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What is the Best Material for a Cat Scratching Post?

Best Material for a Cat Scratching Post

The right cat scratching post is essential to encourage your feline friend’s natural instinct to scratch. Clawing is a way for cats to mark their territory, stretch and exercise, and maintain claw health. Unfortunately, some cats are more enthusiastic than others about scratching surfaces other than their own furniture, and a sturdy cat scratching post can help you redirect those behavior issues.

The best material for a cat scratching post is typically all-natural sisal. This type of fabric is made from the agave plant and is sustainable, durable, and pleasing to your cat’s rough paws and claws. Many cats prefer sisal over rope on a scratching post because it allows them to get more purchase as they knead and scratch, and it provides a satisfying texture that feels like the rough bark of trees that many wildcats favor for scratching.

Another great option for a scratching post is corrugated cardboard. This material is inexpensive and sturdy, and it can be cut to the size of your desired scratching post top. This is a good choice for people who have multiple cats and need to save space in their homes, as it is also easy to replace the surface of the scratcher when it becomes worn. Some cats also appreciate the roughness and rigidity of carpet on a scratching post. However, this material may reinforce your kitty’s desire to scratch carpeted surfaces in your home, so it is usually not recommended for cat scratching posts.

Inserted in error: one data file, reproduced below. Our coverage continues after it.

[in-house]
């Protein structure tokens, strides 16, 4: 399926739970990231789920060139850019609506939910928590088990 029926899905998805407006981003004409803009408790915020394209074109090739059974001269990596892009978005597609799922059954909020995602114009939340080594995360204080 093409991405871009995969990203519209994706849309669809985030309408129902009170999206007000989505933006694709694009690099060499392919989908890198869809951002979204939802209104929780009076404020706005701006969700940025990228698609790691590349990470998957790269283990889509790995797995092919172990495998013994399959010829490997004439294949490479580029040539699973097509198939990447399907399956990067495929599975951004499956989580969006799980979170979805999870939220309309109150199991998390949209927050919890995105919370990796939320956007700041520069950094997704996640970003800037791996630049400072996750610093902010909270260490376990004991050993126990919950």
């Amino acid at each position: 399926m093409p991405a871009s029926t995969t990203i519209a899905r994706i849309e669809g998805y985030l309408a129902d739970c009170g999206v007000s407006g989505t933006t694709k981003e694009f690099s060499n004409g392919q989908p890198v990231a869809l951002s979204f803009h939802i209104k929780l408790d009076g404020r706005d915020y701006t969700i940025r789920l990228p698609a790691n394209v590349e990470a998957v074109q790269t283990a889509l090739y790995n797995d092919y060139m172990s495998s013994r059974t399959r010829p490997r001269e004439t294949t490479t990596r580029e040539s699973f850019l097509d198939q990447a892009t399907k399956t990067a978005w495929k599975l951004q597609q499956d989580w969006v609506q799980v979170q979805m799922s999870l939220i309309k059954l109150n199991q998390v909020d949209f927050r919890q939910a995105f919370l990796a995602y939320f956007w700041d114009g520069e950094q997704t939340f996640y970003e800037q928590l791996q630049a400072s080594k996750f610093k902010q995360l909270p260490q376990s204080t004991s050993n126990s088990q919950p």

What is the Best Material for a Cat Scratching Post?

You will also want to consider whether you need a vertical, horizontal, or angled scratching post. Many owners report that their cat prefers to scratch vertical surfaces, such as sofa arms and door jambs, while other cats prefer to scratch horizontally in places like the floor. If your feline prefers vertical scratches, you should consider a taller scratching post. A tall scratching post will provide your cat with the opportunity to stretch as she scratches, and it will be less likely to fall over when she leans into a scratch.

If you have a multicat household, you will need a dual-sided or angled scratching post to offer multiple options. You should also consider whether you want the post to be freestanding or mounted to the wall. Freestanding posts offer more flexibility in positioning, while mounted posts are convenient for those who live in apartments or small houses. Mounted posts are often a better choice for those with larger cats, as they can support more weight and may be more stable than a wobbly post that could tip over onto the cat.

Sturdiness is a critical attribute for a scratching post. A cat will not use a post if she rises up on her hind legs to place her front feet against it in anticipation of a satisfying scratch, only to feel the post wobble underneath her as she leans in. If this occurs, she will likely never attempt to scratch the post again and will continue to scratch other surfaces in your home instead.

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